The virus enters the nose or mouth to infect the lung cells, where it can replicate first. After the virus invades, the innate immune system responds first, detecting a foreign invader and creating antibodies. For a tactical victory, all the virus has to do is delay immune response by a couple of days, and from 100 infected lung cells on day 1, tens of millions are conquered 4 or 5 days later. But if a virus subverts these early defenses, the body next needs to deploy its special operation forces that have been trained through past experiences, if they had any, to fight the specific invader that the body is facing T cells.[3],[4]

But every step of this battle can ravage the body in its way. COVID-19 disease becomes severe when viruses evade the innate immune system and replicate in the lungs. T cell can help fight the disease. But if that battle rages too large, the fortress of the body can suffer as much as from havoc wreaked by its own troops as from the infection itself.

Currently, the multidisciplinary strategy approach to prevent COVID-19 disease includes[1],[2]:

  1. Pressing the need for health-care workers on the front lines
  2. Well-being of staff takes top priority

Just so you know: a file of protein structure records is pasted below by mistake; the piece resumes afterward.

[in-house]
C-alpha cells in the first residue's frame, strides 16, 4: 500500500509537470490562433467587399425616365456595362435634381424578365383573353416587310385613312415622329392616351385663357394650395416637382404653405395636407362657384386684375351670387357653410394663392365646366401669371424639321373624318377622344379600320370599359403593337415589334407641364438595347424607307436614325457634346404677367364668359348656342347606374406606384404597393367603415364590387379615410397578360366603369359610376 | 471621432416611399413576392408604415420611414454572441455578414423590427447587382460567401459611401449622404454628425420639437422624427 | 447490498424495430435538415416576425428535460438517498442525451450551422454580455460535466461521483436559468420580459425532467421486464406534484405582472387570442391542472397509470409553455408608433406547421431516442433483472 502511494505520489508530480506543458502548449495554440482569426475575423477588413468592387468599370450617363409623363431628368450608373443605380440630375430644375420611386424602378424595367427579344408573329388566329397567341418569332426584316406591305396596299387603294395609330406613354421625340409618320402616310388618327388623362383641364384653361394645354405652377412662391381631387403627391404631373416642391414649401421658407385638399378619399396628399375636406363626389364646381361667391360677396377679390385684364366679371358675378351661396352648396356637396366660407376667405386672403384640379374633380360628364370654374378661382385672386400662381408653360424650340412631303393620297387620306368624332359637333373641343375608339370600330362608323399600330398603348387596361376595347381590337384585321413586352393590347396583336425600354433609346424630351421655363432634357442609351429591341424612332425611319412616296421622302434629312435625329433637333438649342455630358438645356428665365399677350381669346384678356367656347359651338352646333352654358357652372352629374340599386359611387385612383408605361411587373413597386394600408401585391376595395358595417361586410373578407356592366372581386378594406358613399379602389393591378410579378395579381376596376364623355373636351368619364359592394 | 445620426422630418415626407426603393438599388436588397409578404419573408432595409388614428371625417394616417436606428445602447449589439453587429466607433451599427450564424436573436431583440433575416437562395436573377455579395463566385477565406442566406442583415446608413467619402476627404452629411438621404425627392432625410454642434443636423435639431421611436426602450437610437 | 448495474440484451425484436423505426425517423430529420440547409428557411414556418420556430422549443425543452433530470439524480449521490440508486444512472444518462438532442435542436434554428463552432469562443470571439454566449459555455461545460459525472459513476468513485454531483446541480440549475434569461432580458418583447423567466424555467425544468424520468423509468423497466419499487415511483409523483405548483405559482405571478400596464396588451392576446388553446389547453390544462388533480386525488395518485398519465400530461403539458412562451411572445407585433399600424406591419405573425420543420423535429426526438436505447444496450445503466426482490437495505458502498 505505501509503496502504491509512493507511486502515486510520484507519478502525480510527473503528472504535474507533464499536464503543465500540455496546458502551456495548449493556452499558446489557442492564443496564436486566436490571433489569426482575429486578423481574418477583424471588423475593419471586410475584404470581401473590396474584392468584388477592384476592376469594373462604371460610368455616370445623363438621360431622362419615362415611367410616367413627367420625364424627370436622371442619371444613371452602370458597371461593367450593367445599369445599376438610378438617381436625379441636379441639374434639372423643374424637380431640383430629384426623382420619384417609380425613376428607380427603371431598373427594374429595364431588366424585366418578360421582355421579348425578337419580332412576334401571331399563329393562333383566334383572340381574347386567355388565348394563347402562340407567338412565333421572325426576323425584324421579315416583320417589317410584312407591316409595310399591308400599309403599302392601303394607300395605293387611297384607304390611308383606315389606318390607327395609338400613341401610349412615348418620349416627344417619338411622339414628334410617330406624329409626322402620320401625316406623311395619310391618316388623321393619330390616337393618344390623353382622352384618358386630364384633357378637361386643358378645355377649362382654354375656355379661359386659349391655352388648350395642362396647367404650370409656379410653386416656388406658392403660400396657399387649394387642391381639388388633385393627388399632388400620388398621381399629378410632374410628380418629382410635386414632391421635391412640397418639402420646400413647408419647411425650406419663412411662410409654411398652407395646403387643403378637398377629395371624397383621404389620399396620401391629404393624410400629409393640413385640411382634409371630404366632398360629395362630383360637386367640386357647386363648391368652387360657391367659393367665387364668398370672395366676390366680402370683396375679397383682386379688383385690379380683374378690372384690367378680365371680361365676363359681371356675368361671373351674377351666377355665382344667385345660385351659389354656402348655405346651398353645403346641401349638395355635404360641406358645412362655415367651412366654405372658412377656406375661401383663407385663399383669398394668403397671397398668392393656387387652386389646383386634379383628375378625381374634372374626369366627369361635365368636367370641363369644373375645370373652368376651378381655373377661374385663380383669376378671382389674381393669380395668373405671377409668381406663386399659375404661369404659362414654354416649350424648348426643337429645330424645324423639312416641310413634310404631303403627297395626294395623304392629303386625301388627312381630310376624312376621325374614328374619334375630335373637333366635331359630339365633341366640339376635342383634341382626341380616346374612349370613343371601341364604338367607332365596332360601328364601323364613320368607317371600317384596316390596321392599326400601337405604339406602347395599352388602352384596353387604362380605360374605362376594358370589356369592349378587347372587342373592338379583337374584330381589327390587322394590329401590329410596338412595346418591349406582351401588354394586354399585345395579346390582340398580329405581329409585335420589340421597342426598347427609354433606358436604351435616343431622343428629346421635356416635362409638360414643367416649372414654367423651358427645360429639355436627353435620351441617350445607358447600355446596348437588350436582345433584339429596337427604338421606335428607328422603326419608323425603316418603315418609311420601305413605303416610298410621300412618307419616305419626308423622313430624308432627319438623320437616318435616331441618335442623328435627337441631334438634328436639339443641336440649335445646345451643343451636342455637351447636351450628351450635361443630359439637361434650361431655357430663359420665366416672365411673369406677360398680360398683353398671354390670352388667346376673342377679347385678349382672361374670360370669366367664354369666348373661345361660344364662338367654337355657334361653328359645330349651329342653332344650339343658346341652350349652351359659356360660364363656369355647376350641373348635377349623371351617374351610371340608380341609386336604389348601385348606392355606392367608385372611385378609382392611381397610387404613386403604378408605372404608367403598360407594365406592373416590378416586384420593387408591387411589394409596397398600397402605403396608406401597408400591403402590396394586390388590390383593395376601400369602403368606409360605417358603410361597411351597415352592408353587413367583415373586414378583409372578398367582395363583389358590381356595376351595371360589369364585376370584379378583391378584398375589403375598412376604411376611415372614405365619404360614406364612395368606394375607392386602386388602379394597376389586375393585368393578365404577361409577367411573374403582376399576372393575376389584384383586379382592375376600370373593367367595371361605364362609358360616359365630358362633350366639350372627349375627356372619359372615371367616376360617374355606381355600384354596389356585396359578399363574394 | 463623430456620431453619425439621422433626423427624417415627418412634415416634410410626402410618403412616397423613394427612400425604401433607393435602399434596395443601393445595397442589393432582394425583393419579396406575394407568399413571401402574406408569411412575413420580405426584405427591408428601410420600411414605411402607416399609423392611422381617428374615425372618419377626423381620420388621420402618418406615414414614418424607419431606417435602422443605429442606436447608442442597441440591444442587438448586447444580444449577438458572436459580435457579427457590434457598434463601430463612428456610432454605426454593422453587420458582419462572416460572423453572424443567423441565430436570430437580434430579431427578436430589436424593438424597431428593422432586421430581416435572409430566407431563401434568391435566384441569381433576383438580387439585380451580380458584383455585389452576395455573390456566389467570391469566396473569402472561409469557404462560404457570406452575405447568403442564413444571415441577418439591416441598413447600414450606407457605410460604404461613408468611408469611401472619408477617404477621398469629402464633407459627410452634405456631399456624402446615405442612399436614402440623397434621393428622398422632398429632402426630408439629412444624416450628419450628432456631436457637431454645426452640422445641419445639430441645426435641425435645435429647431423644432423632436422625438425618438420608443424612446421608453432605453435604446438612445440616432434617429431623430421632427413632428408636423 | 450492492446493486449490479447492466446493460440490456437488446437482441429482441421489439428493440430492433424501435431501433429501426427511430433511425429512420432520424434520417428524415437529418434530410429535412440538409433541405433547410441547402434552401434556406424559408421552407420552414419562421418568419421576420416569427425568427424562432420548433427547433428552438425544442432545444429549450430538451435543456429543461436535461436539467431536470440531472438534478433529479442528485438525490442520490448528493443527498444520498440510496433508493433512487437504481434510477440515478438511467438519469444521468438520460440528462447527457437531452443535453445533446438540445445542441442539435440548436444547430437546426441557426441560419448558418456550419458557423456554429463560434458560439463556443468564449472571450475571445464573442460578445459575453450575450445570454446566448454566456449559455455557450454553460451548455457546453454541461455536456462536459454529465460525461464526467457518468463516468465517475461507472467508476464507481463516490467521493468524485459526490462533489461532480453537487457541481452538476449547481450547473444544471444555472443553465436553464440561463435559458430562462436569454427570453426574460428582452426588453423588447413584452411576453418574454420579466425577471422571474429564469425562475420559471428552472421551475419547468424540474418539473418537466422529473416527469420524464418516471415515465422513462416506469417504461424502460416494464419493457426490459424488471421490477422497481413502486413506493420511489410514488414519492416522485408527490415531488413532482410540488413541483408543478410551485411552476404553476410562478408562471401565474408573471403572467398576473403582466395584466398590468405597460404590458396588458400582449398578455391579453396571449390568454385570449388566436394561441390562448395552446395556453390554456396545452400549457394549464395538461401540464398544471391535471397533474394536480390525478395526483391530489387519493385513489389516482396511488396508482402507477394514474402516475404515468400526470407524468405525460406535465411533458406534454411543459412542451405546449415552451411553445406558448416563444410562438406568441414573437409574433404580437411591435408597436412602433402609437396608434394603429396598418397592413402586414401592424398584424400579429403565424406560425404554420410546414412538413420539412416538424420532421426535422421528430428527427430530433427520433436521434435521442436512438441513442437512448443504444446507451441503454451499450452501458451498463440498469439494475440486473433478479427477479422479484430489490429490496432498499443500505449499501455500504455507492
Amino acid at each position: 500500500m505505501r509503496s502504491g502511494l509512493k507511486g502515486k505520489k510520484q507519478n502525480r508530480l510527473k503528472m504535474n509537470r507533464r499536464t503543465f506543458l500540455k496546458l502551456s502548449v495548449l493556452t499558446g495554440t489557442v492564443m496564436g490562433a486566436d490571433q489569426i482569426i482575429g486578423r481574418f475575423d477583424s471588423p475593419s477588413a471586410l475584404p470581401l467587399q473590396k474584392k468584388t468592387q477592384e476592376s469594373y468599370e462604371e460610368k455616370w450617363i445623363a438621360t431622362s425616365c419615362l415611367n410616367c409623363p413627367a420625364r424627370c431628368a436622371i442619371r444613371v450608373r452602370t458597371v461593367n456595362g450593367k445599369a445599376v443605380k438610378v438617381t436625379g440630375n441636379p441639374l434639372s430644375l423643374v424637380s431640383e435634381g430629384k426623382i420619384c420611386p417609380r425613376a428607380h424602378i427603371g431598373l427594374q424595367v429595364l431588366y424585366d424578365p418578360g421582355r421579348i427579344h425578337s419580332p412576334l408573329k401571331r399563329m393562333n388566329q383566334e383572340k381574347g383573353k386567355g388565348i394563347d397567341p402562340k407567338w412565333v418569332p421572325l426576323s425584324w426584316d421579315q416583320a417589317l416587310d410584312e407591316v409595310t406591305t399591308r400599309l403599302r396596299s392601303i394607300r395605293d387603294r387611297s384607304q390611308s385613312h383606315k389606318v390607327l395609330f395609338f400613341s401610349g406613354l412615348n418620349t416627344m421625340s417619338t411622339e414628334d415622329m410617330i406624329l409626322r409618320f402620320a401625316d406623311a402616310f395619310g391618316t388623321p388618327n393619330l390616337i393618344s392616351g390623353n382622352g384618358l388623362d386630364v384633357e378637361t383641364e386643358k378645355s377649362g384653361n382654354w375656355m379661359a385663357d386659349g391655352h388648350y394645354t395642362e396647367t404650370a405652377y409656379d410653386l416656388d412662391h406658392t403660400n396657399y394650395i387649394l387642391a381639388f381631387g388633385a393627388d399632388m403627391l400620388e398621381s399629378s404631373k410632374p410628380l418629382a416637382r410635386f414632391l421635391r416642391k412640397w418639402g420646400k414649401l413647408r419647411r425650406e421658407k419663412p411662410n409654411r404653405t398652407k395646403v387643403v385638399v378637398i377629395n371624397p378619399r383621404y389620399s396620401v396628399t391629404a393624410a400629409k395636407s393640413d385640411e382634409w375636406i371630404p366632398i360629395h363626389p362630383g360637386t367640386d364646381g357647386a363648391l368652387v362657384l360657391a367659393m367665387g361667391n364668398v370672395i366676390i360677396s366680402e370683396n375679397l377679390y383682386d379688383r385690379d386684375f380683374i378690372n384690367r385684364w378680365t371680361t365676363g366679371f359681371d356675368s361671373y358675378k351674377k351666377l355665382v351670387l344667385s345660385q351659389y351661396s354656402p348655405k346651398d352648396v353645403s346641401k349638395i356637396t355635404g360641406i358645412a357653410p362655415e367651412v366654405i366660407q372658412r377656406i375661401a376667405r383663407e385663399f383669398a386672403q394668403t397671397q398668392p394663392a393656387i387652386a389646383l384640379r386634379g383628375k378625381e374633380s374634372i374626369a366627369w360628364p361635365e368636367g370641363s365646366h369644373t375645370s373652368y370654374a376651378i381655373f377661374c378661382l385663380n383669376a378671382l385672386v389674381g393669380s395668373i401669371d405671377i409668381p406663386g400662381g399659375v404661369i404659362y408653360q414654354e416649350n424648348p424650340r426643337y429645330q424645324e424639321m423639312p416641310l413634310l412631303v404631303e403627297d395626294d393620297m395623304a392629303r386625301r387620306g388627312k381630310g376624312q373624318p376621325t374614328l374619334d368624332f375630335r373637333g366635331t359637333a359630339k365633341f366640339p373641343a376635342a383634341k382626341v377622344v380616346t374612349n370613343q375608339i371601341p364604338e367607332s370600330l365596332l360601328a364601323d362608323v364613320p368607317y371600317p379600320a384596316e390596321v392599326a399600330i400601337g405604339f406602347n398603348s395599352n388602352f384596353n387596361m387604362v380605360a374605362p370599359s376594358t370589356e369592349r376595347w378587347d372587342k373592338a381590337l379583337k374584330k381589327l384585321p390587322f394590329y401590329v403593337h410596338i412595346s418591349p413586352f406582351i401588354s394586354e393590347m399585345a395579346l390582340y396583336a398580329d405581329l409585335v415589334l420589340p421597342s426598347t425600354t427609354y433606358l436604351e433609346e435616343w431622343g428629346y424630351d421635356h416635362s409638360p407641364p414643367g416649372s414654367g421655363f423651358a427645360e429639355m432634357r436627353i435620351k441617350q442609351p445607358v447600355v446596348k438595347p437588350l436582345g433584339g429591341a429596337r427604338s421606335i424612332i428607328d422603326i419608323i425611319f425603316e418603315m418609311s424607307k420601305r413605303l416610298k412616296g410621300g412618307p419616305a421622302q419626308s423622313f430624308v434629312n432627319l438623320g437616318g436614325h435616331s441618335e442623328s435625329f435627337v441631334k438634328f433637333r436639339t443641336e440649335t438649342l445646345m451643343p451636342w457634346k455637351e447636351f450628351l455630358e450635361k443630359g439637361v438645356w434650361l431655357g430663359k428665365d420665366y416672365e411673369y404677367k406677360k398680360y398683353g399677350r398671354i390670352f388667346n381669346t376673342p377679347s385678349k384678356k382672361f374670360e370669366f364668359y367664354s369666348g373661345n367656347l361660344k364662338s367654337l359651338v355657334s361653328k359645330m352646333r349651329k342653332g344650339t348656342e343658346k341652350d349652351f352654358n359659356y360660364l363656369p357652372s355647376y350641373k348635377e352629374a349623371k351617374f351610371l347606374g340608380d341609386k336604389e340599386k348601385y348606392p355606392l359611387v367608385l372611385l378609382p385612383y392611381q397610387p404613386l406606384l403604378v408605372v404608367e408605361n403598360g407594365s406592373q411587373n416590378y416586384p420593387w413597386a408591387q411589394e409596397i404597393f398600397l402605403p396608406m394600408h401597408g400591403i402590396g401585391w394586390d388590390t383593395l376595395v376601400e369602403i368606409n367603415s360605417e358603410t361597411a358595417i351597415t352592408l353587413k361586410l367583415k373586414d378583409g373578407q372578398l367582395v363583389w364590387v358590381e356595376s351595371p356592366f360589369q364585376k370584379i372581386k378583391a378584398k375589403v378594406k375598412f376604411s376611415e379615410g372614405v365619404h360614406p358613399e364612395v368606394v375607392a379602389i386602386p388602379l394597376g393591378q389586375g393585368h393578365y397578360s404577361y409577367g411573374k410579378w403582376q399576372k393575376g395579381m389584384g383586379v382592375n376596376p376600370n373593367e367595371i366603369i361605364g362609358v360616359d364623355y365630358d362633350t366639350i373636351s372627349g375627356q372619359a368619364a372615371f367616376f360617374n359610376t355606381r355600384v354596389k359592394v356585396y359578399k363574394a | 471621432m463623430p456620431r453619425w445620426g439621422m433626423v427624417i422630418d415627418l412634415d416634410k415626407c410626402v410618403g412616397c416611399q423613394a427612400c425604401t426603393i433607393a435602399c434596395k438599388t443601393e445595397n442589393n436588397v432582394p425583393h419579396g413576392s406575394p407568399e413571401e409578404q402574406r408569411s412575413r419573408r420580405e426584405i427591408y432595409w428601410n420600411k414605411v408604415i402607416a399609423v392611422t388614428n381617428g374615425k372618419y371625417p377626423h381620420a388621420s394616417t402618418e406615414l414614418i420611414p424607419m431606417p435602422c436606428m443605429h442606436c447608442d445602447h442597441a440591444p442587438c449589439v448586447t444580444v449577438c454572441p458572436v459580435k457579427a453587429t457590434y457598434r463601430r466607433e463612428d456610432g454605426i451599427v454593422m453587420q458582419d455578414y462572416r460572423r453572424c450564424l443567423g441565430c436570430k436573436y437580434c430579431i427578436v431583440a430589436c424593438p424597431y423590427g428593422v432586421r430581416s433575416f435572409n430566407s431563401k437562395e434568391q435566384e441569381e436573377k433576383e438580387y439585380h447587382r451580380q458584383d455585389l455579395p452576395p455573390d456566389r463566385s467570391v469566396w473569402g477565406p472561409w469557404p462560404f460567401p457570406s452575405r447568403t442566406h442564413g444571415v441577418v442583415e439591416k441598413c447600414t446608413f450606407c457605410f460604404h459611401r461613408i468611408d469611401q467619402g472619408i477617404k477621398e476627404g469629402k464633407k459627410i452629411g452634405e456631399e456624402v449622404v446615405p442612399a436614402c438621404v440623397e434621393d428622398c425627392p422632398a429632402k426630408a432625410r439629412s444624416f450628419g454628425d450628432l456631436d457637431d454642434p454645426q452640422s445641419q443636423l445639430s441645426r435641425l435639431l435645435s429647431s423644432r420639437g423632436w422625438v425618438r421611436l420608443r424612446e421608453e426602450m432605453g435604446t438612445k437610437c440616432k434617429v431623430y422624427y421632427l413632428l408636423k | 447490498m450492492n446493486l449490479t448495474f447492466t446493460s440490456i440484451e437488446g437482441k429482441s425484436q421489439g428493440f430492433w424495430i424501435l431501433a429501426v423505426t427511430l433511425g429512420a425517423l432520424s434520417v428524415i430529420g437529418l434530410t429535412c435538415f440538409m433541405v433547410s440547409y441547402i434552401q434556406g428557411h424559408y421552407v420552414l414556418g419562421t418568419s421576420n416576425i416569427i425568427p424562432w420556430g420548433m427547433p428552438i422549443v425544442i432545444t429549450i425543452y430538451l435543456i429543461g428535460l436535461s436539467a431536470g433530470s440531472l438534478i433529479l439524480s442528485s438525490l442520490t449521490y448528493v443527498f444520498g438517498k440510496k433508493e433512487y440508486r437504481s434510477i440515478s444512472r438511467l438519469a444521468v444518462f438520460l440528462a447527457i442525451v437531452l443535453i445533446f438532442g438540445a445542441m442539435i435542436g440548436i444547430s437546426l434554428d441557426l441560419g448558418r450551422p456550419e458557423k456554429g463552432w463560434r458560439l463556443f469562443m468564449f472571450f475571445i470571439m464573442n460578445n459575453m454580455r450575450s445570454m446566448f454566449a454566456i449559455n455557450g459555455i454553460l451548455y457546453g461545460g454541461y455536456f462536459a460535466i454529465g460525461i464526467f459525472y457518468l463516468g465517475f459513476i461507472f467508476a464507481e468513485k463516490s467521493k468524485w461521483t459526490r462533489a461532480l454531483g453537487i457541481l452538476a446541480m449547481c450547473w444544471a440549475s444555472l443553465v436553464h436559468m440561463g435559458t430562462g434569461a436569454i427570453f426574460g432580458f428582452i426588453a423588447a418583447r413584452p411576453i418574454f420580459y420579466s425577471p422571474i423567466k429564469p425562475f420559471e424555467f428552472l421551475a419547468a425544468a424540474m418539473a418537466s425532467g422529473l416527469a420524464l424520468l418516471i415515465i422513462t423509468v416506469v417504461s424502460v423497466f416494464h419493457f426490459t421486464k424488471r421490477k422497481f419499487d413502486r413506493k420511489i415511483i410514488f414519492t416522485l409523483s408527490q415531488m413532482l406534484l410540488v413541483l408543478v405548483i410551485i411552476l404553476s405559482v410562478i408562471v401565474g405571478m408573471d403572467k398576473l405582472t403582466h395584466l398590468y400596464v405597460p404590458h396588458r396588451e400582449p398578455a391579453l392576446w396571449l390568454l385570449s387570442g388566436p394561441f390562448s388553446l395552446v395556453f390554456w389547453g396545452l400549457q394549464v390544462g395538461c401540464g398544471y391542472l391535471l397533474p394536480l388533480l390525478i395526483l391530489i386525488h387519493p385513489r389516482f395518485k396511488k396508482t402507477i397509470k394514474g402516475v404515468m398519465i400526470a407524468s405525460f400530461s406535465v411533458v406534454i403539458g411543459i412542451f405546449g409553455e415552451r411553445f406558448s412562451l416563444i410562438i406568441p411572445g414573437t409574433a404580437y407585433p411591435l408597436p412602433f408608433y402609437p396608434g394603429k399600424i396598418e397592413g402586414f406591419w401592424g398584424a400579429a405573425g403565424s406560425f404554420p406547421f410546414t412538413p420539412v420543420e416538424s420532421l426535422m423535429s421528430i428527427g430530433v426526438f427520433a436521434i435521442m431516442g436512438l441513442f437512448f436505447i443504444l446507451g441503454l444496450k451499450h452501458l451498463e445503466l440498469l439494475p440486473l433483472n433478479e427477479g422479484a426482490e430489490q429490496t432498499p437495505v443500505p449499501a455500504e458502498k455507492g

3. Offering COVID-19 tests to community
  4. School-aged children behavioral health screenings
  5. Discovery of efficacious and safe vaccines.

  Basic Science on the Clinical Front Lines: The Future Fight Top

There are a number of really big questions still open to investigations, including how immune people remain after infection. Immunologists are increasingly examining how T cells learn to fight the virus effectively but not overzealously. One big area the investigators are focused is trying to understand the formation and quality of T cells' memory. They are also looking at the immune system in COVID-19 patients with long-term symptoms, the relationship of the immune system to vascular problems, and how previous infections might impact our immune response to virus.[5],[6] Further, collaborative and multidisciplinary clinical trials are pursuing how immunity develops in those with milder infections, how long-term protective immunity differs over time, and the implications of those answers for the development of future vaccines.[7],[8]